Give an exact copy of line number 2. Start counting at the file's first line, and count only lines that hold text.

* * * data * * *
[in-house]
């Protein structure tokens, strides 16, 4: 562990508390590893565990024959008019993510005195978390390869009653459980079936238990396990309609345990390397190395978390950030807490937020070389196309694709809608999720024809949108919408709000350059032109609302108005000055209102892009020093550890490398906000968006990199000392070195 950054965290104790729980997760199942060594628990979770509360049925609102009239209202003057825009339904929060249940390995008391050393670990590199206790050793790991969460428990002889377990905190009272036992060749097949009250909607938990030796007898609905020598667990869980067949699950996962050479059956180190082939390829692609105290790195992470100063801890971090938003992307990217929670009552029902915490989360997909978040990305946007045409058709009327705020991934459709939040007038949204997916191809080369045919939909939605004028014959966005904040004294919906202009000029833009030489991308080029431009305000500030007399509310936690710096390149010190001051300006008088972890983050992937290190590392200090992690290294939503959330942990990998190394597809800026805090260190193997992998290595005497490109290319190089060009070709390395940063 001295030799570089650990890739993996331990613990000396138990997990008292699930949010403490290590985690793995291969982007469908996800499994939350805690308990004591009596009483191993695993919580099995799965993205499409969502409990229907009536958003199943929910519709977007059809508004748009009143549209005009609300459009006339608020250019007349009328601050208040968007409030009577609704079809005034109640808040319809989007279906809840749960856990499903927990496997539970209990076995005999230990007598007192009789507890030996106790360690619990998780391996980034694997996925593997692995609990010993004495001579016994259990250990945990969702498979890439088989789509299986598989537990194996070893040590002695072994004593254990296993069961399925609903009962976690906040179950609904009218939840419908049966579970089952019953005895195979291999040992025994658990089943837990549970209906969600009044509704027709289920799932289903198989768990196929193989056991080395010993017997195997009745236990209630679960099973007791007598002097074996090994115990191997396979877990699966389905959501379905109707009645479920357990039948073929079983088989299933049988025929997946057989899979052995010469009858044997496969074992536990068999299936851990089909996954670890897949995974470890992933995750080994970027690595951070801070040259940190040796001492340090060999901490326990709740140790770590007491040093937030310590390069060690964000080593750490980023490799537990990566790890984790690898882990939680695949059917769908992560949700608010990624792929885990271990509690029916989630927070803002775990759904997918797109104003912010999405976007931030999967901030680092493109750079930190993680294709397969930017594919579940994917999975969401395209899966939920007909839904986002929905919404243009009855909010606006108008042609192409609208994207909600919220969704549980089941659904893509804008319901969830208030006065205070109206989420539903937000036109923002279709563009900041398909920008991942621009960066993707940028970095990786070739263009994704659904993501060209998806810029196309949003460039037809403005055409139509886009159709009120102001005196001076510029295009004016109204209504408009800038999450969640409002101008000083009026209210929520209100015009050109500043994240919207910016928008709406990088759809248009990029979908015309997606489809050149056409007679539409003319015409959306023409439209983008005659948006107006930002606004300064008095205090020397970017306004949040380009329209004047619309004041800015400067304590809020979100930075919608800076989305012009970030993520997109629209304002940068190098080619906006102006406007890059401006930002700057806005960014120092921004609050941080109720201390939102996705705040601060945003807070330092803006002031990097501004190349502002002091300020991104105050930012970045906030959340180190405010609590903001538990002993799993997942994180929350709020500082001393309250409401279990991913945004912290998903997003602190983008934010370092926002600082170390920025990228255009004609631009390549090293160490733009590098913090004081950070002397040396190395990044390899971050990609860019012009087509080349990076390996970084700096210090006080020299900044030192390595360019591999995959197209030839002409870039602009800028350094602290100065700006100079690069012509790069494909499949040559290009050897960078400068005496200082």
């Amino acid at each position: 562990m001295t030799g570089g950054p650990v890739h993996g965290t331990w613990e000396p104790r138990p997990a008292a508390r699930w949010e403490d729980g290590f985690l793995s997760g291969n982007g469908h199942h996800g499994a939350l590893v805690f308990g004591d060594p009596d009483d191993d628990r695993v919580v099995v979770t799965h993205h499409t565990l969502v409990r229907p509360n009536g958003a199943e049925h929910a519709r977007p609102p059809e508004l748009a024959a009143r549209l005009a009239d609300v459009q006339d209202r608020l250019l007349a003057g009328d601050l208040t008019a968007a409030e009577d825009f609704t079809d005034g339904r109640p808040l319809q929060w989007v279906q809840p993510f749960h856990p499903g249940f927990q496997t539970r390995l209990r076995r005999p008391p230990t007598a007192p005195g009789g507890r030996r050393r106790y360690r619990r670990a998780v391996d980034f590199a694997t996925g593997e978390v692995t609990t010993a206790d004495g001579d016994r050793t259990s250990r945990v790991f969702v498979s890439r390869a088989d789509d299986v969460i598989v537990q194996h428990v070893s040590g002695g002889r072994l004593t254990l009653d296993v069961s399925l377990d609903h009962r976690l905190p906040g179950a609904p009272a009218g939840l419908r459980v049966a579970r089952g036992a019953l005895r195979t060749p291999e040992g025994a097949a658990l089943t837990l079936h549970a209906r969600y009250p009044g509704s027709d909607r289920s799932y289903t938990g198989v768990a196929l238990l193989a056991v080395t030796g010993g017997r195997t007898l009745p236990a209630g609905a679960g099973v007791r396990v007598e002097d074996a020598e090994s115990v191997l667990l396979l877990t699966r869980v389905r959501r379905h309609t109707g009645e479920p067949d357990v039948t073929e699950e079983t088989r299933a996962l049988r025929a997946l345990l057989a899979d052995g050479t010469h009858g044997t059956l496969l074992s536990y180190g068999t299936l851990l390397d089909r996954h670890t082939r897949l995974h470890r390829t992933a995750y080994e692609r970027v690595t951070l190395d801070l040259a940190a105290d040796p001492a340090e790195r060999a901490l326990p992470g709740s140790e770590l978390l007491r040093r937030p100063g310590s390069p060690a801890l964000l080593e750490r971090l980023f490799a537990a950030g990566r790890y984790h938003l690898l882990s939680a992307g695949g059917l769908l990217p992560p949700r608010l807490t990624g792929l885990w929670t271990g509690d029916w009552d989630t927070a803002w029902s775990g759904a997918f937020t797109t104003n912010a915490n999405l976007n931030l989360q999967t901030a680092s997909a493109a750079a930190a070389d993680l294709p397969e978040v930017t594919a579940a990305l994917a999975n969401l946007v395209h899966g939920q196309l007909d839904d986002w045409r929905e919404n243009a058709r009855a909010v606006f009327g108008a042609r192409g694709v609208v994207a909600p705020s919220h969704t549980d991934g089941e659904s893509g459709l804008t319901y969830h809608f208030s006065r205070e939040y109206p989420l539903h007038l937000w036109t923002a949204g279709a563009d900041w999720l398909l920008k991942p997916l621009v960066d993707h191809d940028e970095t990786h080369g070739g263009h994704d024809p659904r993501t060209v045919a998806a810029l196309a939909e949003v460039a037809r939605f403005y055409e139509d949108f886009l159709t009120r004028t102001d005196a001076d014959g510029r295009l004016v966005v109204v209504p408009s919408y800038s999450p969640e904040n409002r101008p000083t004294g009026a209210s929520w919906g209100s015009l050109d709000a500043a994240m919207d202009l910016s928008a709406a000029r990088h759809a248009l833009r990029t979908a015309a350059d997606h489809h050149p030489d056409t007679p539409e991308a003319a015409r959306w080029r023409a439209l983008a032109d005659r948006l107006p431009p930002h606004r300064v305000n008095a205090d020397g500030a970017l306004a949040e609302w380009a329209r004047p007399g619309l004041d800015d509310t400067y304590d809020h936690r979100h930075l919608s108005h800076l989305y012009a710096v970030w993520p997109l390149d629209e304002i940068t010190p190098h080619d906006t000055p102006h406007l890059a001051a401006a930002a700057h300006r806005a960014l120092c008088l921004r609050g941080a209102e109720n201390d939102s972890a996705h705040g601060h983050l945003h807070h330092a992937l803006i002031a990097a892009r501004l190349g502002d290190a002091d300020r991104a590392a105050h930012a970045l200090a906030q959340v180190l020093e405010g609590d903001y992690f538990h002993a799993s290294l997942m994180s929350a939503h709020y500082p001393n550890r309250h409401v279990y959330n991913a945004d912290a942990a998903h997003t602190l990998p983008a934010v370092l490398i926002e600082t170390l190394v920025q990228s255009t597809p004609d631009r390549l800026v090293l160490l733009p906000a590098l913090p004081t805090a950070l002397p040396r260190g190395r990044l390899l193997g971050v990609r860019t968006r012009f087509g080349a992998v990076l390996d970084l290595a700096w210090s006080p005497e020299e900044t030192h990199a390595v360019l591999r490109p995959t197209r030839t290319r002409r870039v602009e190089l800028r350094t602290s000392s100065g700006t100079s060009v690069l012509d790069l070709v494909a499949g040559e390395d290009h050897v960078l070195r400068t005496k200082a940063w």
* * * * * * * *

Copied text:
């Protein structure tokens, strides 16, 4: 562990508390590893565990024959008019993510005195978390390869009653459980079936238990396990309609345990390397190395978390950030807490937020070389196309694709809608999720024809949108919408709000350059032109609302108005000055209102892009020093550890490398906000968006990199000392070195 950054965290104790729980997760199942060594628990979770509360049925609102009239209202003057825009339904929060249940390995008391050393670990590199206790050793790991969460428990002889377990905190009272036992060749097949009250909607938990030796007898609905020598667990869980067949699950996962050479059956180190082939390829692609105290790195992470100063801890971090938003992307990217929670009552029902915490989360997909978040990305946007045409058709009327705020991934459709939040007038949204997916191809080369045919939909939605004028014959966005904040004294919906202009000029833009030489991308080029431009305000500030007399509310936690710096390149010190001051300006008088972890983050992937290190590392200090992690290294939503959330942990990998190394597809800026805090260190193997992998290595005497490109290319190089060009070709390395940063 001295030799570089650990890739993996331990613990000396138990997990008292699930949010403490290590985690793995291969982007469908996800499994939350805690308990004591009596009483191993695993919580099995799965993205499409969502409990229907009536958003199943929910519709977007059809508004748009009143549209005009609300459009006339608020250019007349009328601050208040968007409030009577609704079809005034109640808040319809989007279906809840749960856990499903927990496997539970209990076995005999230990007598007192009789507890030996106790360690619990998780391996980034694997996925593997692995609990010993004495001579016994259990250990945990969702498979890439088989789509299986598989537990194996070893040590002695072994004593254990296993069961399925609903009962976690906040179950609904009218939840419908049966579970089952019953005895195979291999040992025994658990089943837990549970209906969600009044509704027709289920799932289903198989768990196929193989056991080395010993017997195997009745236990209630679960099973007791007598002097074996090994115990191997396979877990699966389905959501379905109707009645479920357990039948073929079983088989299933049988025929997946057989899979052995010469009858044997496969074992536990068999299936851990089909996954670890897949995974470890992933995750080994970027690595951070801070040259940190040796001492340090060999901490326990709740140790770590007491040093937030310590390069060690964000080593750490980023490799537990990566790890984790690898882990939680695949059917769908992560949700608010990624792929885990271990509690029916989630927070803002775990759904997918797109104003912010999405976007931030999967901030680092493109750079930190993680294709397969930017594919579940994917999975969401395209899966939920007909839904986002929905919404243009009855909010606006108008042609192409609208994207909600919220969704549980089941659904893509804008319901969830208030006065205070109206989420539903937000036109923002279709563009900041398909920008991942621009960066993707940028970095990786070739263009994704659904993501060209998806810029196309949003460039037809403005055409139509886009159709009120102001005196001076510029295009004016109204209504408009800038999450969640409002101008000083009026209210929520209100015009050109500043994240919207910016928008709406990088759809248009990029979908015309997606489809050149056409007679539409003319015409959306023409439209983008005659948006107006930002606004300064008095205090020397970017306004949040380009329209004047619309004041800015400067304590809020979100930075919608800076989305012009970030993520997109629209304002940068190098080619906006102006406007890059401006930002700057806005960014120092921004609050941080109720201390939102996705705040601060945003807070330092803006002031990097501004190349502002002091300020991104105050930012970045906030959340180190405010609590903001538990002993799993997942994180929350709020500082001393309250409401279990991913945004912290998903997003602190983008934010370092926002600082170390920025990228255009004609631009390549090293160490733009590098913090004081950070002397040396190395990044390899971050990609860019012009087509080349990076390996970084700096210090006080020299900044030192390595360019591999995959197209030839002409870039602009800028350094602290100065700006100079690069012509790069494909499949040559290009050897960078400068005496200082």